The Federal Election Commission has a new message for Jesse Jackson Jr.
Show us the money.
The last time the Jackson campaign filed a report with the FEC, they reported they had over $105,000 in the bank. Problem is, that was in December of last year. Since that time, the Jackson campaign hasn't filed any of the required quarterly reports indicating what they did or didn't do with that money.
And the FEC wants to know.
On Friday, they sent the campaign committee a letter, the fourth of four mailed this year, asking for the required reports to be filed ASAP, warning of possible legal action if nothing arrives.
"The failure to timely file a complete report may result in civil money penalties, an audit, or legal enforcement action," the agency warned.
But it isn't clear if anyone was there to read, or even receive the FEC mandate.
Jackson reported a week ago to the Federal Correctional Facility at Butner, North Carolina, where he is now serving a two and a half year sentence for looting that very same campaign fund of $750,000. In September, the former treasurer of his campaign, Vickie Pasley, wrote the FEC to advise them that she was resigning her position, and had no knowledge of the campaign's financial status.
"There is no current official in office," she wrote, "nor campaign staff in existence to facilitate the preparation of any campaign report.
In her letter, Pasley did not explain why no reports had been filed all year, or who was responsible, if that was not her job.
On its face, it may sound odd to be expecting campaign spending documents from a now-defunct committee whose candidate is doing federal time. But officials say they still need to know what happened to campaign accounts, even if the candidate is never going to run again. In Jackson's case, that question may take on larger significance, because of his own admissions that he used campaign cash for personal gain.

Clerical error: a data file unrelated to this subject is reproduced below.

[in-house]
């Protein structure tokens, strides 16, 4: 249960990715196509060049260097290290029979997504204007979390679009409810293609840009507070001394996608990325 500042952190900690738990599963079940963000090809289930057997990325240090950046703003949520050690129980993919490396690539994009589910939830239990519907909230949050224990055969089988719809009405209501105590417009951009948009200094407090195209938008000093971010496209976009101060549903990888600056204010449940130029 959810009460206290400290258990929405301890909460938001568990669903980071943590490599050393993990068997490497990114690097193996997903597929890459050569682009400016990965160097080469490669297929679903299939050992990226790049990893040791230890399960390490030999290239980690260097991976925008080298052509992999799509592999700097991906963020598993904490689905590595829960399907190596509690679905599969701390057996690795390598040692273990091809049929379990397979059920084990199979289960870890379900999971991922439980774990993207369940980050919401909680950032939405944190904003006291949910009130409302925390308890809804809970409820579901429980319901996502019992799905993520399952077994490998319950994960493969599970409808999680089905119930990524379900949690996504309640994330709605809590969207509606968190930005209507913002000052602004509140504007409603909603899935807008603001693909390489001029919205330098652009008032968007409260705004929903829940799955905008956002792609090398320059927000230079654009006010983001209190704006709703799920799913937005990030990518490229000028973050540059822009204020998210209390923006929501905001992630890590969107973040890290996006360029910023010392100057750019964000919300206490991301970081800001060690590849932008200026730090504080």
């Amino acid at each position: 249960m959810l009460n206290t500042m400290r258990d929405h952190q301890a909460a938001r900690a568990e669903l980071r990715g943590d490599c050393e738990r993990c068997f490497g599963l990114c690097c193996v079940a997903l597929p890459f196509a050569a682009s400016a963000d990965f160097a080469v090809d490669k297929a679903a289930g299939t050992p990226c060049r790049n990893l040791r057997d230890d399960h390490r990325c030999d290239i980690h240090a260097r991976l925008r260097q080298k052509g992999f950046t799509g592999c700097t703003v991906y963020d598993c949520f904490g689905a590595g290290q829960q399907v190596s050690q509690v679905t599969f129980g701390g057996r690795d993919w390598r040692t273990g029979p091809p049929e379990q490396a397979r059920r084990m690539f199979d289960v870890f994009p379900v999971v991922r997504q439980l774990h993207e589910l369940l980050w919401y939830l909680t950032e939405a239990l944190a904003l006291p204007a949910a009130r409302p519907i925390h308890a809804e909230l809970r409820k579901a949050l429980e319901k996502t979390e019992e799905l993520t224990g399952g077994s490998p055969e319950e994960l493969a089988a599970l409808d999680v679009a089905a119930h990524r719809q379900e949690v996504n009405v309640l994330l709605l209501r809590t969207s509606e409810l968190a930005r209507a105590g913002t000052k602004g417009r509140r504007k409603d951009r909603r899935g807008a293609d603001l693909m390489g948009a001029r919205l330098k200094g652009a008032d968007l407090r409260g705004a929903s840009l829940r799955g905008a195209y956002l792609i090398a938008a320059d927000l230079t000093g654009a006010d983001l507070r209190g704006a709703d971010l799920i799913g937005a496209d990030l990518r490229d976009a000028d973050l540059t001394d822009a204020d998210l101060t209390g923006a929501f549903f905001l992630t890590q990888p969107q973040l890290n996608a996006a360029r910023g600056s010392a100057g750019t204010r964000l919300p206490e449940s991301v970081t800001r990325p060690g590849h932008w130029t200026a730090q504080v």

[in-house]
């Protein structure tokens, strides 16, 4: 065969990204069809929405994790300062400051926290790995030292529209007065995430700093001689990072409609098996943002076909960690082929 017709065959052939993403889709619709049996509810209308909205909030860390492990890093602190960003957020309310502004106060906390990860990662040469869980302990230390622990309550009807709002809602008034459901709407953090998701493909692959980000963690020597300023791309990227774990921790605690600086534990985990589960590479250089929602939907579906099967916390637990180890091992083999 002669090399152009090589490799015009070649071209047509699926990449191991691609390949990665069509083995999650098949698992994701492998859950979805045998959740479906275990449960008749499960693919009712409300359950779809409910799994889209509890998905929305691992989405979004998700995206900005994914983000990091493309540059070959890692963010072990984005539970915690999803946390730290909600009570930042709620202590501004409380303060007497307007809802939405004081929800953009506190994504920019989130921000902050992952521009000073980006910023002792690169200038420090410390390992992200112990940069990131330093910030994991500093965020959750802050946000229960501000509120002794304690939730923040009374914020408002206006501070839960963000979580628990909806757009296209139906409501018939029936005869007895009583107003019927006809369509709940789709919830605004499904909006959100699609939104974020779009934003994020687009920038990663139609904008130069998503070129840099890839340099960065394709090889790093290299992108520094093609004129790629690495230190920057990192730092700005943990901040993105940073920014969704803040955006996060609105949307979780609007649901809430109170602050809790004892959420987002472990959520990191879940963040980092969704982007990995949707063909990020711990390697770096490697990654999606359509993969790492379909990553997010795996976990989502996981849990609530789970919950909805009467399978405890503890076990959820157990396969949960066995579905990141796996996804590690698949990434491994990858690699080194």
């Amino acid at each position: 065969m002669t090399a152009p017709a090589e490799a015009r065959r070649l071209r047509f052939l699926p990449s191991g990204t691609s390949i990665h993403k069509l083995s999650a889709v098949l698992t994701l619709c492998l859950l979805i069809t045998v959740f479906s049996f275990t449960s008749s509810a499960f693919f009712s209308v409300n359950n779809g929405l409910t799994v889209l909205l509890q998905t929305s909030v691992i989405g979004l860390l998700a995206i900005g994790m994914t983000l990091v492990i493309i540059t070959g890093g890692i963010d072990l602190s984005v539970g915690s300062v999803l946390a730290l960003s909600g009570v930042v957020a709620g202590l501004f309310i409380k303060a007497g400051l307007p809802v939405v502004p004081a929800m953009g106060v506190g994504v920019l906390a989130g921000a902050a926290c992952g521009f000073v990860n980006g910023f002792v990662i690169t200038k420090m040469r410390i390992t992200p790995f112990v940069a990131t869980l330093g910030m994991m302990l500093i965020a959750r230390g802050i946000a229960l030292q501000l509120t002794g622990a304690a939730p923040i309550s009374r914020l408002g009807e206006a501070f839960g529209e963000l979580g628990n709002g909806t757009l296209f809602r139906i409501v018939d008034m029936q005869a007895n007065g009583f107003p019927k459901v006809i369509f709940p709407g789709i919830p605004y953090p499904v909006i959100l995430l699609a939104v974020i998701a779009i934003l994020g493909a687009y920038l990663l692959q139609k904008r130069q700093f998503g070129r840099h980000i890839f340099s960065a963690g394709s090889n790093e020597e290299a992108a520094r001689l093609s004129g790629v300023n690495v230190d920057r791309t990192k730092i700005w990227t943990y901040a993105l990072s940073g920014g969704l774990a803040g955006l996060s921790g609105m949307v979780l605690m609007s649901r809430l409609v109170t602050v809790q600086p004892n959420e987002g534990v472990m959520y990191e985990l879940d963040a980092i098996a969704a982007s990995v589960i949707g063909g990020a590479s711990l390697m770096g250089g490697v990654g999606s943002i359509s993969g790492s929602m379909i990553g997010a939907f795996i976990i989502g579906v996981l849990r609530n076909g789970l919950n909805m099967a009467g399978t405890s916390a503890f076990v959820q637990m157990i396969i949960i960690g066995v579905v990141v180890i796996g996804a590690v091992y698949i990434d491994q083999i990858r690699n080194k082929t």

"The failure to file a report could lead to a fine," FEC spokesman Christian Hilland said Wednesday. "When a treasurer is no longer associated with a committee, they would need to name a new treasurer."
Pasley did not return messages seeking comment. And Jackson's lawyers, likewise, did not immediately respond to questions about who will provide the FEC with details on what happened to the former congressman's campaign fund.
Hilland said even if a public official is no longer in office or intending to run again, until that official files a termination report dissolving the campaign fund, regular reporting is required, to verify that campaign funds are properly spent. He would not comment specifically about Jackson's case.
"The entire process is confidential," he said.
But the Jackson campaign file is an open book, and it shows that in addition to the November 1 letter, other warnings went out May 3, and August 2, along with an October 29th letter demanding that the campaign appoint a new treasurer to replace Pasley.
"A treasurer must be appointed within ten days of the resignation of the previous treasurer," analyst Carolina Cavano warned.
Pasley resigned her position Aug. 29.